Carole Lombard Gable
Born: October 6, 1908
Death: January 16, 1942
Place of Birth: Fort Wayne, Indiana
Location of Death: Las Vegas, Nevada
Burial Location: Forest Lawn Memorial Park, Glendale, California
People who knew Carole Lombard will tell you of her amazing vitality. They cannot imagine her as not living. They say the films do not show her as she really was, that because of her coloring and vibrant quality she was more beautiful in real life.
The daughter of Frederick and Elizabeth Knight Peters, she was born Carol Jane Peters, in Fort Wayne, Indiana. At the age of seven she was brought by her mother to Los Angeles with her two older brothers, Frederick and Stuart. As a young girl she won medals in the Los Angeles schools for sprinting and jumping. She appeared in school plays, attended a drama school, obtained roles in the movies, in 1930 was placed under contract by Paramount, and by 1936 was a top ranking star.
Miss Lombard was twice married; in 1933 she became the wife of William Powell, but their careers gave them little time together and a divorce resulted two years later; in 1939 she married Clark Gable.
Carole Lombard’s closest Bahá’í friend was the well-known teacher, Mrs. Beulah Storrs Lewis, who writes:
“The Carole who longed to meet and know her Lord, ‘Abdu’l-Bahá, the Carole who planned to see Him, the Carole who spoke with the writer of the service she wanted to render her Lord —- this Carole few people knew.”
Carole attended Mrs. Lewis’ classes held in Mrs. Peters’ home; at fourteen she wrote the Master of her love for Hollywood, her ambitions and longings, and she said, “If only He approves, I shall not fail.” His Tablet came, praying for her success. Mrs. Lewis writes, “Carole never failed to give credit to her Lord.”
Miss Lombard in later years wrote to the Guardian-the tone was that of a child writing to its father, Mrs. Lewis says and received his answer.
Mrs. Lewis taught many persons of the Cause in Miss Lombard’s home. On the threshold of what was to be her last journey, Carole Lombard had a long talk with her friend; she spoke of her desire to see the Faith spread, and discussed plans for a trip across the United States in its interest.
Carole Lombard’s acceptance of the Faith is recorded in the ApriI 1938 issue of the Los Angeles Bahá’í newsletter. Mrs. Lewis states that both mother and daughter came into the Faith because of their great love for ‘Abdu’l-Bahá. After many visits with Carole, Mrs. Lewis told her: “The time has come for you to stand up on this earth openly and declare your Faith.” She answered, “Well, Beulah, I am ready if you will take me to the Center and stay with me.”
Mrs. Sara Kenny, then a member of the Los Angeles Assembly, describes Carole Lombard as she appeared that night. She looked very young, in a simple tailored suit; usually so vital, now she was subdued and reverent, “like a bride.” Later that night Carole, her face streaming, said to Mrs. Lewis:
“I have acted many parts, I have been in many plays, but this is the greatest act of my life, this is why I was born.”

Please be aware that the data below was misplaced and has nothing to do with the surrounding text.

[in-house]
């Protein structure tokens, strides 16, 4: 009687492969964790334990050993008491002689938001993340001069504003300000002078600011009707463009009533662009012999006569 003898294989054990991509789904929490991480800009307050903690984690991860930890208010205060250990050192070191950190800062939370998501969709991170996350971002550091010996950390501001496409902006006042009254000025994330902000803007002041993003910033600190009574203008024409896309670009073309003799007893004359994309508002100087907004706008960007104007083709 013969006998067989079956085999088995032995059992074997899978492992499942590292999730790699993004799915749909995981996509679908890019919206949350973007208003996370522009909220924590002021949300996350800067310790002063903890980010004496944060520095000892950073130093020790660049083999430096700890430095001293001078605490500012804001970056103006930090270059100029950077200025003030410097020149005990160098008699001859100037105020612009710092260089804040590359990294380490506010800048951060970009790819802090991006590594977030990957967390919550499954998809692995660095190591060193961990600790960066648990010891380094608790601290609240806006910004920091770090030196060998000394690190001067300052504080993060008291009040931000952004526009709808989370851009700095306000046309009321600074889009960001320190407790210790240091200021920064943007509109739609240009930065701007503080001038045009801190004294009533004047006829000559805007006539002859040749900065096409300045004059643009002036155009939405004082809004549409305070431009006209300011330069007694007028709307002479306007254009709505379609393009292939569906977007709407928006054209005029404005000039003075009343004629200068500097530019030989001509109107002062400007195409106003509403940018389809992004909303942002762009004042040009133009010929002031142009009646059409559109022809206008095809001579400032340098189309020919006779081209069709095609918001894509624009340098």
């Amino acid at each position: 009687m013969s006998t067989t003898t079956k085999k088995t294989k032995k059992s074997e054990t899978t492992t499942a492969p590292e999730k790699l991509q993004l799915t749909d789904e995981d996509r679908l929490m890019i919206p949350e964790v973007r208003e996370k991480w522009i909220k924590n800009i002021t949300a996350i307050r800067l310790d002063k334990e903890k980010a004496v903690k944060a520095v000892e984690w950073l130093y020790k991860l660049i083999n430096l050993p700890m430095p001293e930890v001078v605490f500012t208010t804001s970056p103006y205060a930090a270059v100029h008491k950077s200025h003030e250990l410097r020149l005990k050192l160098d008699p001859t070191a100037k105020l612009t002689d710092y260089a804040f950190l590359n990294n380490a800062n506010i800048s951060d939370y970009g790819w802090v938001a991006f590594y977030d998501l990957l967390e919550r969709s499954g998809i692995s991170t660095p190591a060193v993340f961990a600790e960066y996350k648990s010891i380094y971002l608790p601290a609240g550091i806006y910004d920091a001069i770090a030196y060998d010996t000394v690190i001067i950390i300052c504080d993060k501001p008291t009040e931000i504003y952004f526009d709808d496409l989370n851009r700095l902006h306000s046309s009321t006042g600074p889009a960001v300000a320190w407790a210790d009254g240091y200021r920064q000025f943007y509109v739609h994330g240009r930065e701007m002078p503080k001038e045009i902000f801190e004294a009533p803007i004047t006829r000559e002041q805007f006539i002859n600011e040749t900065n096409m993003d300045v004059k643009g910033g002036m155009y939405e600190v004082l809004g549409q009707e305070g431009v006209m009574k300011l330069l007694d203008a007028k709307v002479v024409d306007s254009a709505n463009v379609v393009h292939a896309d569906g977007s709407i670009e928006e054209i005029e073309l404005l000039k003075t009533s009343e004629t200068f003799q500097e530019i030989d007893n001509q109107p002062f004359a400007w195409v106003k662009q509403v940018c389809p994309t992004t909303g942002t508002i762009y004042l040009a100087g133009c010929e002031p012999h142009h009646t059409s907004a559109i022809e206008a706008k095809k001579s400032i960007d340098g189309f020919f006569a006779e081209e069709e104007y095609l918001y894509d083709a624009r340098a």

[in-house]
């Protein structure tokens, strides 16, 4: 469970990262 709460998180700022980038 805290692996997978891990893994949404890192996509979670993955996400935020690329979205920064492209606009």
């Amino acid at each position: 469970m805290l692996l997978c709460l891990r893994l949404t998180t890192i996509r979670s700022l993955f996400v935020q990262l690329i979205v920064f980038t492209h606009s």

Miss Lombard was famous for her democratic attitude, her lack of ostentation; at home she liked to wear simple clothes, and her three cars were all Fords. She was a good hostess; an eminent judge who met her socially describes her as an intelligent conversationalist, and well-read. She was popular for plain speaking and hatred of sham. Marked character traits were her sense of humor and her love of practical jokes. Most important were her continual acts of kindness.
After the plane crash which took the lives of both Carole and her mother, a brother asked Mrs. Lewis to assist in selecting the memorial readings. The Los Angeles Assembly likewise appointed a committee to offer Baha’i participation on this occasion. In this way the words of Bahá’u’lláh beginning “I have made death even as glad-tidings . . .” and “0 Son of Man! Thou art My dominion and My dominion perisheth not . . .” were read as part of the memorial at Forest Lawn.
Carole Lombard died in the service of her country. For this, tributes were paid her editorially, both in the New York Times and the New York Herald-Tribune, and she was publicly commended by Secretary of the Treasury Henry Morgenthau, Jr. She had been on a bond-selling tour and was nearing exhaustion. At the State House, Indianapolis, in a few hours she had sold two million dollars worth of bonds. With Mrs. Peters and her press representative she boarded a plane for home. On the evening of January 16, 1942, miners in the Nevada mountains heard a terrific explosion; then they saw flames shoot from a peak, and vanish. Some fourteen hours later, rescuers had toiled up almost vertical slopes to the wrecked transport. They found the pine trees burned for yards around, and a wide pit melted in the snow. There were no survivors.
She was a second generation Bahá’í. Her mother had been brought into the Faith by Mrs. Orol Platt, and as a child Carole often served at Bahá’í gatherings held at Mrs. Platt’s Los Angeles home. Mrs. Platt remembers how happy Carole was when the Master’s Tablet came, saying that He would pray for her to be an actress, and a successful one.
Her parents Elizabeth K. Peters and Frederick C. Peters separated in 1914. She had two older brothers and was the only daughter. Carole was 27 years old when her father died at the age of 59 in Ann Arbor, Michigan.
The following stars were present at her funeral: William Powell, Myrna Loy, Fred MacMurray, Dorothy Lamour, Spencer Tracy and Jack Benny. Eighteen years after Carole’s death, her husband Clark Gable was laid to rest next to her in November 1960.
The Bahá’í World. Kidlington, Oxford: George Ronald Publisher. Volume 9 pp 635 – 637 -Permission given by George Ronald, Publishers
In her lifetime, the media reported that Lombard added the extra “e” to Carol at the advice of a numerologist .